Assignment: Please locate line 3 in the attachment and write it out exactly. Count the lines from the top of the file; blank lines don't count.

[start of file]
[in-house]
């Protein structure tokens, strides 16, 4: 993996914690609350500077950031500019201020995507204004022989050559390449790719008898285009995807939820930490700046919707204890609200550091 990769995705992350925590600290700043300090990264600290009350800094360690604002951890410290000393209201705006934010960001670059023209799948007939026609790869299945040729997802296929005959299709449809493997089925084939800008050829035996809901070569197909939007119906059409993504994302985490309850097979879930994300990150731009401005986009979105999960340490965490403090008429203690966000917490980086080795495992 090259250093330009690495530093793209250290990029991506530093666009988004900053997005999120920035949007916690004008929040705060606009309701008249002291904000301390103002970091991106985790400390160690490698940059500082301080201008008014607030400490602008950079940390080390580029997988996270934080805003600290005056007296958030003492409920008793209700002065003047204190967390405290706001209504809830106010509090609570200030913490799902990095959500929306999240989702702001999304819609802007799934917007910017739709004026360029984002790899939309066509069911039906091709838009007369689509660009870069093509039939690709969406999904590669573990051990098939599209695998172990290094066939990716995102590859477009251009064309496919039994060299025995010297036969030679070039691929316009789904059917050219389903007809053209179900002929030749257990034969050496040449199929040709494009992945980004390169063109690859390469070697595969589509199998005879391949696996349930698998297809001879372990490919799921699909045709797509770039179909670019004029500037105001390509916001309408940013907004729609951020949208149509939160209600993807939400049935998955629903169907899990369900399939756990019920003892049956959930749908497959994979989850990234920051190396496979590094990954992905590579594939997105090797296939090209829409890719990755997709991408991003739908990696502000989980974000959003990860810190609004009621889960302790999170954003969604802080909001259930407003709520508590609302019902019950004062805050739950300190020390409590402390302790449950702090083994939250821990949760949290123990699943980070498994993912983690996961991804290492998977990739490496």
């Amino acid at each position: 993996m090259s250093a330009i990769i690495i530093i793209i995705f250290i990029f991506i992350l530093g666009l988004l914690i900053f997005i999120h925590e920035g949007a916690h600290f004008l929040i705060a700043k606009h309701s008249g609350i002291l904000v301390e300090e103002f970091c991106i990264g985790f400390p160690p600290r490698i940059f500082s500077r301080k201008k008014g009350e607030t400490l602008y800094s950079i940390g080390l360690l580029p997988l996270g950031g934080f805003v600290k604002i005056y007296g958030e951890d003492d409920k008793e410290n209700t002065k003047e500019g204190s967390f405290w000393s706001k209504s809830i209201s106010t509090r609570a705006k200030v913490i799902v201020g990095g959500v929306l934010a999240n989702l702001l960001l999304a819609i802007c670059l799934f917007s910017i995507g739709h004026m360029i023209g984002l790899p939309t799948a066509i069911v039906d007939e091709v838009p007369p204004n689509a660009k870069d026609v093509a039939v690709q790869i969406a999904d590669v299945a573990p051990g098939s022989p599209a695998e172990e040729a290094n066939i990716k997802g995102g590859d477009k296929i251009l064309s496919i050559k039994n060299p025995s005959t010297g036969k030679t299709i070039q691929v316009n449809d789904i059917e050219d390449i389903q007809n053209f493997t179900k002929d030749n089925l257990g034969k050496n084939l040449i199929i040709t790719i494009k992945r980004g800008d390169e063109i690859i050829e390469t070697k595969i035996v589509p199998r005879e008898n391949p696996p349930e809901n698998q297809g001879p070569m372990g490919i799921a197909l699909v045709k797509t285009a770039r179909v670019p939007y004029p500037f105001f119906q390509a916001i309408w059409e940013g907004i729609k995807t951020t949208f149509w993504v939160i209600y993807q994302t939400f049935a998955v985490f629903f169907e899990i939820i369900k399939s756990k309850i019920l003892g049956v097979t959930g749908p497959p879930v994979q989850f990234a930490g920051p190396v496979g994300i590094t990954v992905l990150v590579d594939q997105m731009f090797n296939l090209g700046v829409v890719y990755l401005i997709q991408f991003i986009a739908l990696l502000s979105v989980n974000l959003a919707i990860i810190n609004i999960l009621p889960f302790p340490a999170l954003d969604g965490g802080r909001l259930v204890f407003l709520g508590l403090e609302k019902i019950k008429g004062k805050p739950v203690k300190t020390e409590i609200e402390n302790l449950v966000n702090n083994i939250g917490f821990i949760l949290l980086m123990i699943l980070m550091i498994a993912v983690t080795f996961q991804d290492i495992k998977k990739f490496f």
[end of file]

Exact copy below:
């Amino acid at each position: 993996m090259s250093a330009i990769i690495i530093i793209i995705f250290i990029f991506i992350l530093g666009l988004l914690i900053f997005i999120h925590e920035g949007a916690h600290f004008l929040i705060a700043k606009h309701s008249g609350i002291l904000v301390e300090e103002f970091c991106i990264g985790f400390p160690p600290r490698i940059f500082s500077r301080k201008k008014g009350e607030t400490l602008y800094s950079i940390g080390l360690l580029p997988l996270g950031g934080f805003v600290k604002i005056y007296g958030e951890d003492d409920k008793e410290n209700t002065k003047e500019g204190s967390f405290w000393s706001k209504s809830i209201s106010t509090r609570a705006k200030v913490i799902v201020g990095g959500v929306l934010a999240n989702l702001l960001l999304a819609i802007c670059l799934f917007s910017i995507g739709h004026m360029i023209g984002l790899p939309t799948a066509i069911v039906d007939e091709v838009p007369p204004n689509a660009k870069d026609v093509a039939v690709q790869i969406a999904d590669v299945a573990p051990g098939s022989p599209a695998e172990e040729a290094n066939i990716k997802g995102g590859d477009k296929i251009l064309s496919i050559k039994n060299p025995s005959t010297g036969k030679t299709i070039q691929v316009n449809d789904i059917e050219d390449i389903q007809n053209f493997t179900k002929d030749n089925l257990g034969k050496n084939l040449i199929i040709t790719i494009k992945r980004g800008d390169e063109i690859i050829e390469t070697k595969i035996v589509p199998r005879e008898n391949p696996p349930e809901n698998q297809g001879p070569m372990g490919i799921a197909l699909v045709k797509t285009a770039r179909v670019p939007y004029p500037f105001f119906q390509a916001i309408w059409e940013g907004i729609k995807t951020t949208f149509w993504v939160i209600y993807q994302t939400f049935a998955v985490f629903f169907e899990i939820i369900k399939s756990k309850i019920l003892g049956v097979t959930g749908p497959p879930v994979q989850f990234a930490g920051p190396v496979g994300i590094t990954v992905l990150v590579d594939q997105m731009f090797n296939l090209g700046v829409v890719y990755l401005i997709q991408f991003i986009a739908l990696l502000s979105v989980n974000l959003a919707i990860i810190n609004i999960l009621p889960f302790p340490a999170l954003d969604g965490g802080r909001l259930v204890f407003l709520g508590l403090e609302k019902i019950k008429g004062k805050p739950v203690k300190t020390e409590i609200e402390n302790l449950v966000n702090n083994i939250g917490f821990i949760l949290l980086m123990i699943l980070m550091i498994a993912v983690t080795f996961q991804d290492i495992k998977k990739f490496f």